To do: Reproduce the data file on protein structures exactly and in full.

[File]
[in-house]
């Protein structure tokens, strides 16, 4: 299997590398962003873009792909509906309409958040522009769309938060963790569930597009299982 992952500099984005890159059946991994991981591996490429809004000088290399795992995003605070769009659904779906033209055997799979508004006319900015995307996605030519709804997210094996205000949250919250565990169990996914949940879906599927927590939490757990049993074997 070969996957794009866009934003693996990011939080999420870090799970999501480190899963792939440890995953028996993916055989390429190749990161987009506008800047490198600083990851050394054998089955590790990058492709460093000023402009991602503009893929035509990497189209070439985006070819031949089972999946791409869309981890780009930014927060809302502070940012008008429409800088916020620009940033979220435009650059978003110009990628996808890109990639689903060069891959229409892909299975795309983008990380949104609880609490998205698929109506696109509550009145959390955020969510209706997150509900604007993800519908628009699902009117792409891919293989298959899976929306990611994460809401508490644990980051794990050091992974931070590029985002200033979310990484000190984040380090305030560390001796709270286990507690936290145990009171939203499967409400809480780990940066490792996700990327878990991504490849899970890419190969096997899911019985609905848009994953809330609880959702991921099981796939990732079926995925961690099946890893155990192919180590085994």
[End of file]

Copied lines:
[in-house]
């Protein structure tokens, strides 16, 4: 299997590398962003873009792909509906309409958040522009769309938060963790569930597009299982 992952500099984005890159059946991994991981591996490429809004000088290399795992995003605070769009659904779906033209055997799979508004006319900015995307996605030519709804997210094996205000949250919250565990169990996914949940879906599927927590939490757990049993074997 070969996957794009866009934003693996990011939080999420870090799970999501480190899963792939440890995953028996993916055989390429190749990161987009506008800047490198600083990851050394054998089955590790990058492709460093000023402009991602503009893929035509990497189209070439985006070819031949089972999946791409869309981890780009930014927060809302502070940012008008429409800088916020620009940033979220435009650059978003110009990628996808890109990639689903060069891959229409892909299975795309983008990380949104609880609490998205698929109506696109509550009145959390955020969510209706997150509900604007993800519908628009699902009117792409891919293989298959899976929306990611994460809401508490644990980051794990050091992974931070590029985002200033979310990484000190984040380090305030560390001796709270286990507690936290145990009171939203499967409400809480780990940066490792996700990327878990991504490849899970890419190969096997899911019985609905848009994953809330609880959702991921099981796939990732079926995925961690099946890893155990192919180590085994």